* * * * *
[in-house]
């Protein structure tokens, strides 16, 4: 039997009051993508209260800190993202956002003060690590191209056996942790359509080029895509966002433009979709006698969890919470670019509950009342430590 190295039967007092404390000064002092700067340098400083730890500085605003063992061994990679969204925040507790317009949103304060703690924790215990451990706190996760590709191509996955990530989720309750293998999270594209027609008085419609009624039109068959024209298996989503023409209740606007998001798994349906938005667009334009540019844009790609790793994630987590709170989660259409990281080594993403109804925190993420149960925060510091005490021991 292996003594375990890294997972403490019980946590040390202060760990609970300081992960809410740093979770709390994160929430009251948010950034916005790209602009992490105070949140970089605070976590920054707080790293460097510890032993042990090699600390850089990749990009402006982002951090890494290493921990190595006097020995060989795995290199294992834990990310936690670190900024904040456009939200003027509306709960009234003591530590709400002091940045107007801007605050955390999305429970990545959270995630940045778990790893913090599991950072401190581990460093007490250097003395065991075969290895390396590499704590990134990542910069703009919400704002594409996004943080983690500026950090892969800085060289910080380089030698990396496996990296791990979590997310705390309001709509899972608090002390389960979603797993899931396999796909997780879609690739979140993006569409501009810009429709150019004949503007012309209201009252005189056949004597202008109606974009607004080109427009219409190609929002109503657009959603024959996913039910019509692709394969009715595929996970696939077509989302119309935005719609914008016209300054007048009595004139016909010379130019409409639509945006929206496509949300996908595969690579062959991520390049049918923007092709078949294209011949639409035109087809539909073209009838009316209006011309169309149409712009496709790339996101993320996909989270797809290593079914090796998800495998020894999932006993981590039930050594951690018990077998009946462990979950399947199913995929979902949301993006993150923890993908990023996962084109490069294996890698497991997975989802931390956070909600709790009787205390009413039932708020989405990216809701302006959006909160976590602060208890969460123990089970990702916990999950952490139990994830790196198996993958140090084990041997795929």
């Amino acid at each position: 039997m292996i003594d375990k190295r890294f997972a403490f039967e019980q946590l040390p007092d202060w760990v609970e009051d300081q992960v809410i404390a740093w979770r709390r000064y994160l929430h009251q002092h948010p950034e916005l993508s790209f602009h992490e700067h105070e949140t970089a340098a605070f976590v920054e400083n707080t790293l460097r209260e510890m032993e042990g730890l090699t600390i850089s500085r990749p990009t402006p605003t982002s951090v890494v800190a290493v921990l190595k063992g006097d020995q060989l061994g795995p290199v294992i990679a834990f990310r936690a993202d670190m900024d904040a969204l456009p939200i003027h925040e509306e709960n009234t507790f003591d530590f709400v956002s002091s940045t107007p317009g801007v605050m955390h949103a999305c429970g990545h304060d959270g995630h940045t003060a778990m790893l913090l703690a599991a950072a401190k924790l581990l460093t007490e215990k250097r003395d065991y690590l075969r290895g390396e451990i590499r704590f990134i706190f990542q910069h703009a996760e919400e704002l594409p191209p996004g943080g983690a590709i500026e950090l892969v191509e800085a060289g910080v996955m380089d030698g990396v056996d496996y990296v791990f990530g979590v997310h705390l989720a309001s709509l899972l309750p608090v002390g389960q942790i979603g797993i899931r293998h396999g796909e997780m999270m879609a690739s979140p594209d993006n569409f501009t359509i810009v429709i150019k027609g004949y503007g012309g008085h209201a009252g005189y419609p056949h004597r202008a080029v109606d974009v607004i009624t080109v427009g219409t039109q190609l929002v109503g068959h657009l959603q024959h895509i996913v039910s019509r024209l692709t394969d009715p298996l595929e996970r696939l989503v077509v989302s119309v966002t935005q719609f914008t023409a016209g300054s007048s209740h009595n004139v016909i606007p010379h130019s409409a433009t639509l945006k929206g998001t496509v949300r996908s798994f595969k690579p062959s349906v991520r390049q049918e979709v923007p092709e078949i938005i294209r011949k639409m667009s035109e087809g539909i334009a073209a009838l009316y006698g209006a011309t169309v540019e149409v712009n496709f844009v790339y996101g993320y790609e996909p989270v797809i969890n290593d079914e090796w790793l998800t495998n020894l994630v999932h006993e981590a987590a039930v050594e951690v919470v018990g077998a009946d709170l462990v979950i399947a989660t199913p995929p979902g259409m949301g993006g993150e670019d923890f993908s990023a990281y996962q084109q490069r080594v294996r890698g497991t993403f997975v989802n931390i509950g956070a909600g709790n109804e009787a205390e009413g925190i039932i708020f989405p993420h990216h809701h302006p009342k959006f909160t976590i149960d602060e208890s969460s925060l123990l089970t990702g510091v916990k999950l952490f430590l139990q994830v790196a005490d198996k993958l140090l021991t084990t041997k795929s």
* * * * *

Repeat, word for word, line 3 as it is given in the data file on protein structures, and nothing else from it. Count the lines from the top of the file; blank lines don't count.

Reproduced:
């Amino acid at each position: 039997m292996i003594d375990k190295r890294f997972a403490f039967e019980q946590l040390p007092d202060w760990v609970e009051d300081q992960v809410i404390a740093w979770r709390r000064y994160l929430h009251q002092h948010p950034e916005l993508s790209f602009h992490e700067h105070e949140t970089a340098a605070f976590v920054e400083n707080t790293l460097r209260e510890m032993e042990g730890l090699t600390i850089s500085r990749p990009t402006p605003t982002s951090v890494v800190a290493v921990l190595k063992g006097d020995q060989l061994g795995p290199v294992i990679a834990f990310r936690a993202d670190m900024d904040a969204l456009p939200i003027h925040e509306e709960n009234t507790f003591d530590f709400v956002s002091s940045t107007p317009g801007v605050m955390h949103a999305c429970g990545h304060d959270g995630h940045t003060a778990m790893l913090l703690a599991a950072a401190k924790l581990l460093t007490e215990k250097r003395d065991y690590l075969r290895g390396e451990i590499r704590f990134i706190f990542q910069h703009a996760e919400e704002l594409p191209p996004g943080g983690a590709i500026e950090l892969v191509e800085a060289g910080v996955m380089d030698g990396v056996d496996y990296v791990f990530g979590v997310h705390l989720a309001s709509l899972l309750p608090v002390g389960q942790i979603g797993i899931r293998h396999g796909e997780m999270m879609a690739s979140p594209d993006n569409f501009t359509i810009v429709i150019k027609g004949y503007g012309g008085h209201a009252g005189y419609p056949h004597r202008a080029v109606d974009v607004i009624t080109v427009g219409t039109q190609l929002v109503g068959h657009l959603q024959h895509i996913v039910s019509r024209l692709t394969d009715p298996l595929e996970r696939l989503v077509v989302s119309v966002t935005q719609f914008t023409a016209g300054s007048s209740h009595n004139v016909i606007p010379h130019s409409a433009t639509l945006k929206g998001t496509v949300r996908s798994f595969k690579p062959s349906v991520r390049q049918e979709v923007p092709e078949i938005i294209r011949k639409m667009s035109e087809g539909i334009a073209a009838l009316y006698g209006a011309t169309v540019e149409v712009n496709f844009v790339y996101g993320y790609e996909p989270v797809i969890n290593d079914e090796w790793l998800t495998n020894l994630v999932h006993e981590a987590a039930v050594e951690v919470v018990g077998a009946d709170l462990v979950i399947a989660t199913p995929p979902g259409m949301g993006g993150e670019d923890f993908s990023a990281y996962q084109q490069r080594v294996r890698g497991t993403f997975v989802n931390i509950g956070a909600g709790n109804e009787a205390e009413g925190i039932i708020f989405p993420h990216h809701h302006p009342k959006f909160t976590i149960d602060e208890s969460s925060l123990l089970t990702g510091v916990k999950l952490f430590l139990q994830v790196a005490d198996k993958l140090l021991t084990t041997k795929s």